Late last year I was involved, through many different “jobs” with the Citizen Cyberscience Summit. This was an open meeting to bring together the people doing research and the members of the public that can help them. Citizen cyberscience is a wide ranging discipline but boils down to the general public being involved with real scientific research aided by technology.
That meeting had talks from Einstein@home, herbaria@home and even the UK Met Office. Yesterday however I was a super sekrit closed meeting for people across London (and Oxford) to discuss the opportunities for London/UK cyberscience centre. The meeting was actually in a similar mould to the one in September on a smaller scale and with presentations from some new projects. Thes include mapping happiness with iPhones, giving objects stories with QR codes and anthropological research with tribes in The Republic of the Congo and Cameroon using their specialist knowledge and technology to get them recognised by local and national government.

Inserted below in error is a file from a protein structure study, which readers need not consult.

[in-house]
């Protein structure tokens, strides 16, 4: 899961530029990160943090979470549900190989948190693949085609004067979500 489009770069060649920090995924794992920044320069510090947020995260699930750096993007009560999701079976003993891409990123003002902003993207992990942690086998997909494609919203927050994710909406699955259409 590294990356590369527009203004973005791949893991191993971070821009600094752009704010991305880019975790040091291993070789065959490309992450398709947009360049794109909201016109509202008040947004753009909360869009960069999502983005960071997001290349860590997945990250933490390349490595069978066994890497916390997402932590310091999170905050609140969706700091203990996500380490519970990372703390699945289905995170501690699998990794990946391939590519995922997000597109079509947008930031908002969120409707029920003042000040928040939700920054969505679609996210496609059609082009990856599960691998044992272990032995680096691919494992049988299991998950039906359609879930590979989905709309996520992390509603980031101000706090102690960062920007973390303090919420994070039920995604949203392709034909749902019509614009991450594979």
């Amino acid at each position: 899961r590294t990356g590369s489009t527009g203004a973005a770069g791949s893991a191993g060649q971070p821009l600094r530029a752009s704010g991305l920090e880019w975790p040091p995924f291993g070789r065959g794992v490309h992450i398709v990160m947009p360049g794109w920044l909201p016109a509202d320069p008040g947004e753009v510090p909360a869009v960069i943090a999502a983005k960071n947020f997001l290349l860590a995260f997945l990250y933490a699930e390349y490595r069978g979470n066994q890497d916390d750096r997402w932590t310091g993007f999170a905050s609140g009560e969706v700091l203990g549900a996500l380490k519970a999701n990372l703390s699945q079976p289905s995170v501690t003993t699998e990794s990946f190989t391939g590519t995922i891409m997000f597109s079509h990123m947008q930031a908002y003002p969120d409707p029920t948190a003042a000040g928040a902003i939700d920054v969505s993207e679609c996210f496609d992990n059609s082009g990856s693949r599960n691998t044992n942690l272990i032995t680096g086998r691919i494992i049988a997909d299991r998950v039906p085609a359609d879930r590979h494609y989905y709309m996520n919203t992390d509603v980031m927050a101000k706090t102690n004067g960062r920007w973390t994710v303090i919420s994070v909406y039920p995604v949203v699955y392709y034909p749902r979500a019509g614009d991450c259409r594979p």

After the presentations were the group discussions on possible future directions of citizen cyberscience, likely future projects and getting more people (researchers as well as the general public) involved. I am usually a little wary of these sessions because they can go very badly if handled wrong but the 4/5 groups seemed to generate some great ideas and wander off into completely different areas covering a lot of ground.
Much like the summit in Spetember had 9 questions to answer which is being used to create a manifesto for the international body, the workshop hopes to use these discussions to create a document which can be used by the group in the future to really get citizen cyberscience moving in the capital.